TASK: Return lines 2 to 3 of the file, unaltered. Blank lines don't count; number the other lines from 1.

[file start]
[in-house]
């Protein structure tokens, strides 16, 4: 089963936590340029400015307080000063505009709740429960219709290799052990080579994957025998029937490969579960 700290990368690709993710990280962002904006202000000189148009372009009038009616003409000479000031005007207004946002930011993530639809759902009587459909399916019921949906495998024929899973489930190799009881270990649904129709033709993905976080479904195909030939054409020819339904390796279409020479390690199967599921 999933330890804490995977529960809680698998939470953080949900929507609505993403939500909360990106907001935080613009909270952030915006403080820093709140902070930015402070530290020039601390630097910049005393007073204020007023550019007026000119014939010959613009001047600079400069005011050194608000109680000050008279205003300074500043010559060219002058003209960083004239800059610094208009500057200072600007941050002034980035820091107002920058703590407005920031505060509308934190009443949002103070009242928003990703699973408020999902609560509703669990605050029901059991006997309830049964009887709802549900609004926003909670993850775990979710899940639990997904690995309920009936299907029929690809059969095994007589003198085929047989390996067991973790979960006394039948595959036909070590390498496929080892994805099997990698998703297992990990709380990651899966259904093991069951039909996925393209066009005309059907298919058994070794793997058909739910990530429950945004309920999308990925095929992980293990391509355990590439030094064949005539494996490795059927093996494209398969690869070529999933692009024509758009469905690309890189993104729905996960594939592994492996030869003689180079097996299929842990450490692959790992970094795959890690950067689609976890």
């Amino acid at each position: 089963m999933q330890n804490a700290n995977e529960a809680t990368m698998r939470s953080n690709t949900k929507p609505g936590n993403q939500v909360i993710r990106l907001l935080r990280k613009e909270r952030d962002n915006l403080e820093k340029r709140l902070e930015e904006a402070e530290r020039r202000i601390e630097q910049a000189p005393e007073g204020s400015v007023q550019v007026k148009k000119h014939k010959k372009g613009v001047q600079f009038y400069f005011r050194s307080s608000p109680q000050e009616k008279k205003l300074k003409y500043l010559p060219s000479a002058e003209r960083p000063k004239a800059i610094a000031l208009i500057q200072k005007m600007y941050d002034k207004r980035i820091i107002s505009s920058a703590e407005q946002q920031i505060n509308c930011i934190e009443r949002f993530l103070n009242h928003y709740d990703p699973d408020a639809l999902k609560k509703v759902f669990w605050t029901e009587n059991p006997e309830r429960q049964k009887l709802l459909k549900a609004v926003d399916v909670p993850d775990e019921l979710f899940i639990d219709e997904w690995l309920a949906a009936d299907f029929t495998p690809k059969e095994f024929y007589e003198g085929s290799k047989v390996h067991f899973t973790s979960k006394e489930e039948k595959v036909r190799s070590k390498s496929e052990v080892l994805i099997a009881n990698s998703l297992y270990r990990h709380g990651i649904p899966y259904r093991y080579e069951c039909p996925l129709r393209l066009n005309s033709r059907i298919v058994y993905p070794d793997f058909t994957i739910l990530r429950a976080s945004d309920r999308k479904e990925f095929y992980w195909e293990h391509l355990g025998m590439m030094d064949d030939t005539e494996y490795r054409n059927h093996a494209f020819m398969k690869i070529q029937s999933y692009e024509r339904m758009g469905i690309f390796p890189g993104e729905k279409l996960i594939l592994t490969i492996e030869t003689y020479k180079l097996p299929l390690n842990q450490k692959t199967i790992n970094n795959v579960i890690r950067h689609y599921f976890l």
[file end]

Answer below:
């Protein structure tokens, strides 16, 4: 089963936590340029400015307080000063505009709740429960219709290799052990080579994957025998029937490969579960 700290990368690709993710990280962002904006202000000189148009372009009038009616003409000479000031005007207004946002930011993530639809759902009587459909399916019921949906495998024929899973489930190799009881270990649904129709033709993905976080479904195909030939054409020819339904390796279409020479390690199967599921 999933330890804490995977529960809680698998939470953080949900929507609505993403939500909360990106907001935080613009909270952030915006403080820093709140902070930015402070530290020039601390630097910049005393007073204020007023550019007026000119014939010959613009001047600079400069005011050194608000109680000050008279205003300074500043010559060219002058003209960083004239800059610094208009500057200072600007941050002034980035820091107002920058703590407005920031505060509308934190009443949002103070009242928003990703699973408020999902609560509703669990605050029901059991006997309830049964009887709802549900609004926003909670993850775990979710899940639990997904690995309920009936299907029929690809059969095994007589003198085929047989390996067991973790979960006394039948595959036909070590390498496929080892994805099997990698998703297992990990709380990651899966259904093991069951039909996925393209066009005309059907298919058994070794793997058909739910990530429950945004309920999308990925095929992980293990391509355990590439030094064949005539494996490795059927093996494209398969690869070529999933692009024509758009469905690309890189993104729905996960594939592994492996030869003689180079097996299929842990450490692959790992970094795959890690950067689609976890």
């Amino acid at each position: 089963m999933q330890n804490a700290n995977e529960a809680t990368m698998r939470s953080n690709t949900k929507p609505g936590n993403q939500v909360i993710r990106l907001l935080r990280k613009e909270r952030d962002n915006l403080e820093k340029r709140l902070e930015e904006a402070e530290r020039r202000i601390e630097q910049a000189p005393e007073g204020s400015v007023q550019v007026k148009k000119h014939k010959k372009g613009v001047q600079f009038y400069f005011r050194s307080s608000p109680q000050e009616k008279k205003l300074k003409y500043l010559p060219s000479a002058e003209r960083p000063k004239a800059i610094a000031l208009i500057q200072k005007m600007y941050d002034k207004r980035i820091i107002s505009s920058a703590e407005q946002q920031i505060n509308c930011i934190e009443r949002f993530l103070n009242h928003y709740d990703p699973d408020a639809l999902k609560k509703v759902f669990w605050t029901e009587n059991p006997e309830r429960q049964k009887l709802l459909k549900a609004v926003d399916v909670p993850d775990e019921l979710f899940i639990d219709e997904w690995l309920a949906a009936d299907f029929t495998p690809k059969e095994f024929y007589e003198g085929s290799k047989v390996h067991f899973t973790s979960k006394e489930e039948k595959v036909r190799s070590k390498s496929e052990v080892l994805i099997a009881n990698s998703l297992y270990r990990h709380g990651i649904p899966y259904r093991y080579e069951c039909p996925l129709r393209l066009n005309s033709r059907i298919v058994y993905p070794d793997f058909t994957i739910l990530r429950a976080s945004d309920r999308k479904e990925f095929y992980w195909e293990h391509l355990g025998m590439m030094d064949d030939t005539e494996y490795r054409n059927h093996a494209f020819m398969k690869i070529q029937s999933y692009e024509r339904m758009g469905i690309f390796p890189g993104e729905k279409l996960i594939l592994t490969i492996e030869t003689y020479k180079l097996p299929l390690n842990q450490k692959t199967i790992n970094n795959v579960i890690r950067h689609y599921f976890l």